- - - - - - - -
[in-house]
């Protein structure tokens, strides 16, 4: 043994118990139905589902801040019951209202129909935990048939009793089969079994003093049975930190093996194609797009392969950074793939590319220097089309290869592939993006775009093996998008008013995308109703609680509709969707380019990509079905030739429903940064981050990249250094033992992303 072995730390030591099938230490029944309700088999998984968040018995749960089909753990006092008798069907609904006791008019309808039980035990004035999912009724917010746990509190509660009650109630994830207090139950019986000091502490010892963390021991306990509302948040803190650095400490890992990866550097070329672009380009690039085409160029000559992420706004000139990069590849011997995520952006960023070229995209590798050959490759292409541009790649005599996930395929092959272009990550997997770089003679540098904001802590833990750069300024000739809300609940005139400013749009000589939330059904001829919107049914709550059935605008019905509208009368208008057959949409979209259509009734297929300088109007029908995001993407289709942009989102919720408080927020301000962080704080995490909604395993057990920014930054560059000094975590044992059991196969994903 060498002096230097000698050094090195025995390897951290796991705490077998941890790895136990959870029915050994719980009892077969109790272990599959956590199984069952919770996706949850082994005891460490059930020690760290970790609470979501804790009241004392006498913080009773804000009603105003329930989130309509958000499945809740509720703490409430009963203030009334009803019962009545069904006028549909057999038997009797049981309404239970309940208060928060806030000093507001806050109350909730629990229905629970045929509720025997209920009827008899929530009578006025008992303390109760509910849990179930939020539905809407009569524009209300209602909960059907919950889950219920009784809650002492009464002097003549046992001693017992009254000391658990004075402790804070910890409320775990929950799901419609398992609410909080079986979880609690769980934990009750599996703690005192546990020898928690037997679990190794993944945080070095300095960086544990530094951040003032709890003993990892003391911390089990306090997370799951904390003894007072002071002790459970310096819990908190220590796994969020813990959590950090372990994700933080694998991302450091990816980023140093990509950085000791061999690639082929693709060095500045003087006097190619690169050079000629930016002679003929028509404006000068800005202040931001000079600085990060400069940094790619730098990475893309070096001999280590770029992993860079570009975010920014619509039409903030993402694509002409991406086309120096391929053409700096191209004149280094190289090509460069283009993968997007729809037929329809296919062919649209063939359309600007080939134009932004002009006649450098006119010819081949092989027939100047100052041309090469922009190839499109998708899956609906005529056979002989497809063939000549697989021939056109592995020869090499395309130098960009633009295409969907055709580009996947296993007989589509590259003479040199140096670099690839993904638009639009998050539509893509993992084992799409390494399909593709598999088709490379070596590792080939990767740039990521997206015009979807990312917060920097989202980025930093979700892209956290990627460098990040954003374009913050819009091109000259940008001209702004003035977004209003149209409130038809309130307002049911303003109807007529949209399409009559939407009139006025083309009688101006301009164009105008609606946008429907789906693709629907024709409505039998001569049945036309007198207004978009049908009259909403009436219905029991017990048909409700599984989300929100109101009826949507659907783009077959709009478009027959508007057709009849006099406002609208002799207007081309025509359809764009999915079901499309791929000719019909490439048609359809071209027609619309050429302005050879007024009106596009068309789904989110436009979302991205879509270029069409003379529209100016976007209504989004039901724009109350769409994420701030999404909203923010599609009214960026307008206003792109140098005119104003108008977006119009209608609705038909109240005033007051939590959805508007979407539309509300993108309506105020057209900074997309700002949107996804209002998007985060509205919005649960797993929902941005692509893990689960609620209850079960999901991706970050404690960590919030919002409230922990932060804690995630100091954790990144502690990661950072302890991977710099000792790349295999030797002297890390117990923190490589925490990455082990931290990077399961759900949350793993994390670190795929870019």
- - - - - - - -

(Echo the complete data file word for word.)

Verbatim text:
[in-house]
């Protein structure tokens, strides 16, 4: 043994118990139905589902801040019951209202129909935990048939009793089969079994003093049975930190093996194609797009392969950074793939590319220097089309290869592939993006775009093996998008008013995308109703609680509709969707380019990509079905030739429903940064981050990249250094033992992303 072995730390030591099938230490029944309700088999998984968040018995749960089909753990006092008798069907609904006791008019309808039980035990004035999912009724917010746990509190509660009650109630994830207090139950019986000091502490010892963390021991306990509302948040803190650095400490890992990866550097070329672009380009690039085409160029000559992420706004000139990069590849011997995520952006960023070229995209590798050959490759292409541009790649005599996930395929092959272009990550997997770089003679540098904001802590833990750069300024000739809300609940005139400013749009000589939330059904001829919107049914709550059935605008019905509208009368208008057959949409979209259509009734297929300088109007029908995001993407289709942009989102919720408080927020301000962080704080995490909604395993057990920014930054560059000094975590044992059991196969994903 060498002096230097000698050094090195025995390897951290796991705490077998941890790895136990959870029915050994719980009892077969109790272990599959956590199984069952919770996706949850082994005891460490059930020690760290970790609470979501804790009241004392006498913080009773804000009603105003329930989130309509958000499945809740509720703490409430009963203030009334009803019962009545069904006028549909057999038997009797049981309404239970309940208060928060806030000093507001806050109350909730629990229905629970045929509720025997209920009827008899929530009578006025008992303390109760509910849990179930939020539905809407009569524009209300209602909960059907919950889950219920009784809650002492009464002097003549046992001693017992009254000391658990004075402790804070910890409320775990929950799901419609398992609410909080079986979880609690769980934990009750599996703690005192546990020898928690037997679990190794993944945080070095300095960086544990530094951040003032709890003993990892003391911390089990306090997370799951904390003894007072002071002790459970310096819990908190220590796994969020813990959590950090372990994700933080694998991302450091990816980023140093990509950085000791061999690639082929693709060095500045003087006097190619690169050079000629930016002679003929028509404006000068800005202040931001000079600085990060400069940094790619730098990475893309070096001999280590770029992993860079570009975010920014619509039409903030993402694509002409991406086309120096391929053409700096191209004149280094190289090509460069283009993968997007729809037929329809296919062919649209063939359309600007080939134009932004002009006649450098006119010819081949092989027939100047100052041309090469922009190839499109998708899956609906005529056979002989497809063939000549697989021939056109592995020869090499395309130098960009633009295409969907055709580009996947296993007989589509590259003479040199140096670099690839993904638009639009998050539509893509993992084992799409390494399909593709598999088709490379070596590792080939990767740039990521997206015009979807990312917060920097989202980025930093979700892209956290990627460098990040954003374009913050819009091109000259940008001209702004003035977004209003149209409130038809309130307002049911303003109807007529949209399409009559939407009139006025083309009688101006301009164009105008609606946008429907789906693709629907024709409505039998001569049945036309007198207004978009049908009259909403009436219905029991017990048909409700599984989300929100109101009826949507659907783009077959709009478009027959508007057709009849006099406002609208002799207007081309025509359809764009999915079901499309791929000719019909490439048609359809071209027609619309050429302005050879007024009106596009068309789904989110436009979302991205879509270029069409003379529209100016976007209504989004039901724009109350769409994420701030999404909203923010599609009214960026307008206003792109140098005119104003108008977006119009209608609705038909109240005033007051939590959805508007979407539309509300993108309506105020057209900074997309700002949107996804209002998007985060509205919005649960797993929902941005692509893990689960609620209850079960999901991706970050404690960590919030919002409230922990932060804690995630100091954790990144502690990661950072302890991977710099000792790349295999030797002297890390117990923190490589925490990455082990931290990077399961759900949350793993994390670190795929870019």